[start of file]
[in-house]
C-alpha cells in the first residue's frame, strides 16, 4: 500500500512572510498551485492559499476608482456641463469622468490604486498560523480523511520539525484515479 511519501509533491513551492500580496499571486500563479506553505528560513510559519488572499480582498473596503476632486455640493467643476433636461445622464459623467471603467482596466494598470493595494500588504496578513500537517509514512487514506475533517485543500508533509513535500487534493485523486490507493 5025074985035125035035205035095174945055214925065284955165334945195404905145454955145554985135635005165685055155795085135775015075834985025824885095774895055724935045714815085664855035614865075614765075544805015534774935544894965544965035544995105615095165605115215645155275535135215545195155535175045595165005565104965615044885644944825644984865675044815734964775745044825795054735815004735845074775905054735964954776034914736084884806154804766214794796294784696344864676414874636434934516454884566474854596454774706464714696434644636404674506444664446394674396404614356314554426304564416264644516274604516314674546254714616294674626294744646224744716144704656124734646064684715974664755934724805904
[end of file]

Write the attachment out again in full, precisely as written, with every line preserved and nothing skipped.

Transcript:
[in-house]
C-alpha cells in the first residue's frame, strides 16, 4: 500500500512572510498551485492559499476608482456641463469622468490604486498560523480523511520539525484515479 511519501509533491513551492500580496499571486500563479506553505528560513510559519488572499480582498473596503476632486455640493467643476433636461445622464459623467471603467482596466494598470493595494500588504496578513500537517509514512487514506475533517485543500508533509513535500487534493485523486490507493 5025074985035125035035205035095174945055214925065284955165334945195404905145454955145554985135635005165685055155795085135775015075834985025824885095774895055724935045714815085664855035614865075614765075544805015534774935544894965544965035544995105615095165605115215645155275535135215545195155535175045595165005565104965615044885644944825644984865675044815734964775745044825795054735815004735845074775905054735964954776034914736084884806154804766214794796294784696344864676414874636434934516454884566474854596454774706464714696434644636404674506444664446394674396404614356314554426304564416264644516274604516314674546254714616294674626294744646224744716144704656124734646064684715974664755934724805904